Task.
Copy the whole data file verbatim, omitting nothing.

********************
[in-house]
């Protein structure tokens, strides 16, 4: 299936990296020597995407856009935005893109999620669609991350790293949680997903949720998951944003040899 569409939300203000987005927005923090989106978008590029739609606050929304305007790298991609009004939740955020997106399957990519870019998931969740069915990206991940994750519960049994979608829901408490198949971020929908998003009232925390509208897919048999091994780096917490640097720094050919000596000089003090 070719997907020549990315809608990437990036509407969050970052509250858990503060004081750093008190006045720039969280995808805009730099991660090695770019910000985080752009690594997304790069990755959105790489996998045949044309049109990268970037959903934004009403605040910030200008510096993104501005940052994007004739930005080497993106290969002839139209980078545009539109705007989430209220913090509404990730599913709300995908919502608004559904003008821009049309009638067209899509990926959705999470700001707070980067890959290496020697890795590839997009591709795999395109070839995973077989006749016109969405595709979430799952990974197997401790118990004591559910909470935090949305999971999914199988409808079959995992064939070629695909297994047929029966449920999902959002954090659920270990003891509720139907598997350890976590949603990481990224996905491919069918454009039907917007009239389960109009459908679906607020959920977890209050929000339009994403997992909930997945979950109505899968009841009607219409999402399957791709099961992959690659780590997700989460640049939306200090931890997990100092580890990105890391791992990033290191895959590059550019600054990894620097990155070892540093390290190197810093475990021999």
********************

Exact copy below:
[in-house]
């Protein structure tokens, strides 16, 4: 299936990296020597995407856009935005893109999620669609991350790293949680997903949720998951944003040899 569409939300203000987005927005923090989106978008590029739609606050929304305007790298991609009004939740955020997106399957990519870019998931969740069915990206991940994750519960049994979608829901408490198949971020929908998003009232925390509208897919048999091994780096917490640097720094050919000596000089003090 070719997907020549990315809608990437990036509407969050970052509250858990503060004081750093008190006045720039969280995808805009730099991660090695770019910000985080752009690594997304790069990755959105790489996998045949044309049109990268970037959903934004009403605040910030200008510096993104501005940052994007004739930005080497993106290969002839139209980078545009539109705007989430209220913090509404990730599913709300995908919502608004559904003008821009049309009638067209899509990926959705999470700001707070980067890959290496020697890795590839997009591709795999395109070839995973077989006749016109969405595709979430799952990974197997401790118990004591559910909470935090949305999971999914199988409808079959995992064939070629695909297994047929029966449920999902959002954090659920270990003891509720139907598997350890976590949603990481990224996905491919069918454009039907917007009239389960109009459908679906607020959920977890209050929000339009994403997992909930997945979950109505899968009841009607219409999402399957791709099961992959690659780590997700989460640049939306200090931890997990100092580890990105890391791992990033290191895959590059550019600054990894620097990155070892540093390290190197810093475990021999």